Virtual Account Numbers

Wednesday, May 17th, 2006

Citibank has launched a service that I’ve wanted for a long time. You can now create a unique credit card number for each and every transaction that can only be used once. Perfect for those sites that want to charge you $9.95 for the first month and then rebill you every month until the second coming.

Bad Pricing: Epidemic or Fluke?

Thursday, February 16th, 2006

Twice in the last two days I’ve caught programmed cash registers scanning a different price than was clearly advertised. Once was in a fairly nice restaurant that added $2 to the price of a glass of Bourbon; once was in a sporting goods store that added a $1 to the price of a pair of rubber boots.

Maybe it’s just a fluke, and I only took note because it happened to me so close together in time; but maybe it’s an increasing problem as more pricing gets automated without effective checks and balances; and just maybe it’s not a mistake at all but a deliberate and dishonest way to raise prices.

Airline Miles Credit Cards

Wednesday, December 21st, 2005

Many people prefer airline miles credit cards such as the AAdvantage Mastercard or the Delta American Express card. However, these can be some of the most expensive cards out there. Annual fees range from $85-$135 a year, the terms are outrageous, the interest fees usurious, and the miles virtually unredeemable.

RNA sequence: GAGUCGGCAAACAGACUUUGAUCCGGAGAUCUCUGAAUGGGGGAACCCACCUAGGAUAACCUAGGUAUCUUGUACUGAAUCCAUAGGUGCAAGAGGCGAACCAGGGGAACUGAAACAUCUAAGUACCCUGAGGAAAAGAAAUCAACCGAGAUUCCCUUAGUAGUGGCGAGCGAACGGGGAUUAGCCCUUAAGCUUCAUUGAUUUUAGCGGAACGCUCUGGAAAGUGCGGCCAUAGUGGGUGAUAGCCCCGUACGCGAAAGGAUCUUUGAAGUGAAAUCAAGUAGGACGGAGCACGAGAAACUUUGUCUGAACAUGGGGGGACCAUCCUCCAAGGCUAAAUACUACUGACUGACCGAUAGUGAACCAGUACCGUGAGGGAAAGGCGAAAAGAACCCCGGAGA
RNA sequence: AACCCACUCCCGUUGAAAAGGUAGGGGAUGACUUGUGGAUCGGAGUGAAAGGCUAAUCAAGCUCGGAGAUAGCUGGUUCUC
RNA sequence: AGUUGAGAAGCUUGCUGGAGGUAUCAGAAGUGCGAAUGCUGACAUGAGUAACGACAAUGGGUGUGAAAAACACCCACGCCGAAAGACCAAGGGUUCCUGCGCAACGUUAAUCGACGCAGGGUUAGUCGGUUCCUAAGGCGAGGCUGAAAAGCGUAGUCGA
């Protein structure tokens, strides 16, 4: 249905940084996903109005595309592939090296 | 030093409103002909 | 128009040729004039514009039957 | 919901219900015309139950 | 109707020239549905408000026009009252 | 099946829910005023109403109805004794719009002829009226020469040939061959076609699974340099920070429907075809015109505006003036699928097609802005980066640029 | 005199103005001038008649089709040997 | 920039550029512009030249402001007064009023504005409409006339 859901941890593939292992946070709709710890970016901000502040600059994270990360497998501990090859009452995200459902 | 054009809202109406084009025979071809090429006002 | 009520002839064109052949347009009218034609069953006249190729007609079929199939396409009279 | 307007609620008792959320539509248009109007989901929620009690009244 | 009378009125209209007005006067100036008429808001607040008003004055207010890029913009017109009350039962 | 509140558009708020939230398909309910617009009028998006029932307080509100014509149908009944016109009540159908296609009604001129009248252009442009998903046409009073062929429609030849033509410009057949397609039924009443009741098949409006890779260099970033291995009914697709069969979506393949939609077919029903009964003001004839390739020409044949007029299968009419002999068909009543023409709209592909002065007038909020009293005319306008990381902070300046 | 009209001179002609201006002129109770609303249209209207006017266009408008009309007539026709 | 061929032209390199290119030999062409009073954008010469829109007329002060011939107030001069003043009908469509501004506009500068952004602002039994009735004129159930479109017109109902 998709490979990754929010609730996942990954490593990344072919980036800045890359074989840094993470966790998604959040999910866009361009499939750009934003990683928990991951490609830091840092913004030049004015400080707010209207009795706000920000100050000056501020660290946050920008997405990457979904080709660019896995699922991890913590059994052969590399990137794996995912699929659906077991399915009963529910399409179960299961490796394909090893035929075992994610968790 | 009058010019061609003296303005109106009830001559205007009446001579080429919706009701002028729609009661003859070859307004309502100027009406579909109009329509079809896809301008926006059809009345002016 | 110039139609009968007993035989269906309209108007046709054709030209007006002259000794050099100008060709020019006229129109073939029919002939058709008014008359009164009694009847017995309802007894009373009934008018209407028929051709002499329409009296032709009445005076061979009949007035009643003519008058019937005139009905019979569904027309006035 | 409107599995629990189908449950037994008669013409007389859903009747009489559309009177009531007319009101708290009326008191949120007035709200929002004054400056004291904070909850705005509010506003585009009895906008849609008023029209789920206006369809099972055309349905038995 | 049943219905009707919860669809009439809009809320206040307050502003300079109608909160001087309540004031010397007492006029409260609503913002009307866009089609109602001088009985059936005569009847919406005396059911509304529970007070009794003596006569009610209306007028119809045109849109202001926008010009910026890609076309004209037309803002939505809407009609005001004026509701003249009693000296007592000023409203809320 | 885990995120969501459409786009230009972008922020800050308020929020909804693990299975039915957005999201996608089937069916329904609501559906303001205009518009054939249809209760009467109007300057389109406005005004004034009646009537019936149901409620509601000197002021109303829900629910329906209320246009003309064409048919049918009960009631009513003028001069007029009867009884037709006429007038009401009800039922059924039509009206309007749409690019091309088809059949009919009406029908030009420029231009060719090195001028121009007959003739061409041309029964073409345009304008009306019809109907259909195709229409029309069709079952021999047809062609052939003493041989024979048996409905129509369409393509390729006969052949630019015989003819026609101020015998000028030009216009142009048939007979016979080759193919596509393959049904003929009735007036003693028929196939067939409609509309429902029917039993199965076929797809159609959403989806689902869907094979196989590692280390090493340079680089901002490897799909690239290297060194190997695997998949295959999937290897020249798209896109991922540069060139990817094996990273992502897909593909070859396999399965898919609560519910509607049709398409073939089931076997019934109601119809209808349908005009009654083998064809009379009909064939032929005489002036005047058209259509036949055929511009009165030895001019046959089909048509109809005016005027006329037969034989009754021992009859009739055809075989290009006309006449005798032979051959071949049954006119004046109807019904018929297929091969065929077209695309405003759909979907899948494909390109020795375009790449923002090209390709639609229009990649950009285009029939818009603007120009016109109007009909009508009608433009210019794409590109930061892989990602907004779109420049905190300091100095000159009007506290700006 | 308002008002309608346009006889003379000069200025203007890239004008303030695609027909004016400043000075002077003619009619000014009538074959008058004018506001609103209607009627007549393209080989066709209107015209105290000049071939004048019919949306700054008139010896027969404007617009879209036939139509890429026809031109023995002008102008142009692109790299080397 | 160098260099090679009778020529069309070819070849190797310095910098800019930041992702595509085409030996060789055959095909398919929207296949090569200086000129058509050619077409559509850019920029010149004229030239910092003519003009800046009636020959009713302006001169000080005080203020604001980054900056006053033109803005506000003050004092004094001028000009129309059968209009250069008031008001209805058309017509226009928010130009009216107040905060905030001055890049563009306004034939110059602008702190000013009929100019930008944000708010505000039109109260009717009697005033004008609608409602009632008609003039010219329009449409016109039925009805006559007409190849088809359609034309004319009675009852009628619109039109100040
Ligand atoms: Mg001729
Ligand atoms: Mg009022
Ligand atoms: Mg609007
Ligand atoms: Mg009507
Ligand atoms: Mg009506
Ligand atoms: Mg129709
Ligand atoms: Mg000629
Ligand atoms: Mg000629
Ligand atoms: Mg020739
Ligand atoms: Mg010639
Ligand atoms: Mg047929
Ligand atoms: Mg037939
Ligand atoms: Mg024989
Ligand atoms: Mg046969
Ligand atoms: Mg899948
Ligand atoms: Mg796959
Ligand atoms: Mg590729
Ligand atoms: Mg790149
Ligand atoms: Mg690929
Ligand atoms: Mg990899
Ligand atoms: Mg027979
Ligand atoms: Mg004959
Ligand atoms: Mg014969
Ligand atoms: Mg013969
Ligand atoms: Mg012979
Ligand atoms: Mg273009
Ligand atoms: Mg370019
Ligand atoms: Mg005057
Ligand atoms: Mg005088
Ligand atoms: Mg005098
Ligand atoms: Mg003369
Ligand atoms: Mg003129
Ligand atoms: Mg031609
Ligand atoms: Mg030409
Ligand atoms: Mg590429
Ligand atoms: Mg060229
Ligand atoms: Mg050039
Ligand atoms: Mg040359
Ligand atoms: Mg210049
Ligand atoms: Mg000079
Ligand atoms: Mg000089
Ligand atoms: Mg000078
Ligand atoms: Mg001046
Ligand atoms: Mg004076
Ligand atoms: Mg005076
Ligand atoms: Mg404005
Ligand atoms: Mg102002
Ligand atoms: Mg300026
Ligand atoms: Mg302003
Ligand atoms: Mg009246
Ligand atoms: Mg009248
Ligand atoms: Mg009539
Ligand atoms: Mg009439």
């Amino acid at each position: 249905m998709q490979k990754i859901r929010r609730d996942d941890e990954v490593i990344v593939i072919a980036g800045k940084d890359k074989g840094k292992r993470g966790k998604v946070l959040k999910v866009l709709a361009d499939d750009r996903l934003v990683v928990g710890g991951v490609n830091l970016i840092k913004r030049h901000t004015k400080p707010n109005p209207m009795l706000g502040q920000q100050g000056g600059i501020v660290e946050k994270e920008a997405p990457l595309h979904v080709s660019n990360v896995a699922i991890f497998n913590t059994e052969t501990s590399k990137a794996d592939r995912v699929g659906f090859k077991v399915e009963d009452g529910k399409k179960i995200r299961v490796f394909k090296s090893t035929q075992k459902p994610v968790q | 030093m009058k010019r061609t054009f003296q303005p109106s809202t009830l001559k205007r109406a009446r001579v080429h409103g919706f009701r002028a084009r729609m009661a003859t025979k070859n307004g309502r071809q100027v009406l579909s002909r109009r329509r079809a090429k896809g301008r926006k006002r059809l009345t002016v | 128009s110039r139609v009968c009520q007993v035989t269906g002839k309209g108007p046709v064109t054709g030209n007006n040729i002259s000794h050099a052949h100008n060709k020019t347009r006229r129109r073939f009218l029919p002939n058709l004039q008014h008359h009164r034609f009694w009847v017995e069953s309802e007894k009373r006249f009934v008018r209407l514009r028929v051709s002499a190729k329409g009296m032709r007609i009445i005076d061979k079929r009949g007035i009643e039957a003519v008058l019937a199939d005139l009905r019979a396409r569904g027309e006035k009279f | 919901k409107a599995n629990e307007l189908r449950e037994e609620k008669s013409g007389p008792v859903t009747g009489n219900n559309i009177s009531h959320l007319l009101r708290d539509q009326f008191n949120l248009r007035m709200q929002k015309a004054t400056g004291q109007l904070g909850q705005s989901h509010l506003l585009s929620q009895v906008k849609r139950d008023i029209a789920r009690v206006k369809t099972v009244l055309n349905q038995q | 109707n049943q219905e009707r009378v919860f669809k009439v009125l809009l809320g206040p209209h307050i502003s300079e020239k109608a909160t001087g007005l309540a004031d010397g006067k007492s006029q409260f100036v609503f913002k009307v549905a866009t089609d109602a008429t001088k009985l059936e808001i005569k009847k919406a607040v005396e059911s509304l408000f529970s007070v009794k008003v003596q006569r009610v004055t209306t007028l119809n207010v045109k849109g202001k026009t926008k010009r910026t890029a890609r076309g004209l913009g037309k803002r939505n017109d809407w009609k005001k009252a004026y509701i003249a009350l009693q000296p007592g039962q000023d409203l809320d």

Airlines calculate the cost of each frequent flier mile as approximately 1.5 cents. You can buy miles (up to about 15000 miles per year for airline) for less than 3 cents per mile. Given the difficulty of redeeming miles as well as the likelihood the miles will expire or the airline go bankrupt before I use them, I generally round the value of a mile down to one penny per mile. When applying for such a card, keep these numbers in mind.

For instance, 15,000 miles is just barely worth it if the annual fee is $135 per year. Most cards offer no annual fee for the first year, so you can do better if you simply refuse to renew each card, and instead apply for a new card a month later. This also provides some additional protection from having your card number stolen, and from unscrupulous vendors and sites that automatically renew subscriptions for goods and services with or without permission. (I normally subscribe to a lot of onetime use sites in the last month of each card.)

All this applies only if you pay your balance in full each month. Interest rates on these cards are so high that if you keep any balance at all, you’d be better off using a low interest card from your credit union and just buying your airline tickets with the money you save.